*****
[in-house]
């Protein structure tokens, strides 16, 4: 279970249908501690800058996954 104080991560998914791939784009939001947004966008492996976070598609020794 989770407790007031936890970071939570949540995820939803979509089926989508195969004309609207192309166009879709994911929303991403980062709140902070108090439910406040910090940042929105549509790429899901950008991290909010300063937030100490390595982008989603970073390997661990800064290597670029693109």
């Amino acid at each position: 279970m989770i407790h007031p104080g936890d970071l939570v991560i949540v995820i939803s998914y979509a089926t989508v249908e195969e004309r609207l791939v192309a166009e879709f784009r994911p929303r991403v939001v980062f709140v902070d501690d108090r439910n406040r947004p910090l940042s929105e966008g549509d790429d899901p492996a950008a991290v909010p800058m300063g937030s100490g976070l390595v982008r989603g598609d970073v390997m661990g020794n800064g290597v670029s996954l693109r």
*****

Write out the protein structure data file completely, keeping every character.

[in-house]
């Protein structure tokens, strides 16, 4: 279970249908501690800058996954 104080991560998914791939784009939001947004966008492996976070598609020794 989770407790007031936890970071939570949540995820939803979509089926989508195969004309609207192309166009879709994911929303991403980062709140902070108090439910406040910090940042929105549509790429899901950008991290909010300063937030100490390595982008989603970073390997661990800064290597670029693109």
């Amino acid at each position: 279970m989770i407790h007031p104080g936890d970071l939570v991560i949540v995820i939803s998914y979509a089926t989508v249908e195969e004309r609207l791939v192309a166009e879709f784009r994911p929303r991403v939001v980062f709140v902070d501690d108090r439910n406040r947004p910090l940042s929105e966008g549509d790429d899901p492996a950008a991290v909010p800058m300063g937030s100490g976070l390595v982008r989603g598609d970073v390997m661990g020794n800064g290597v670029s996954l693109r």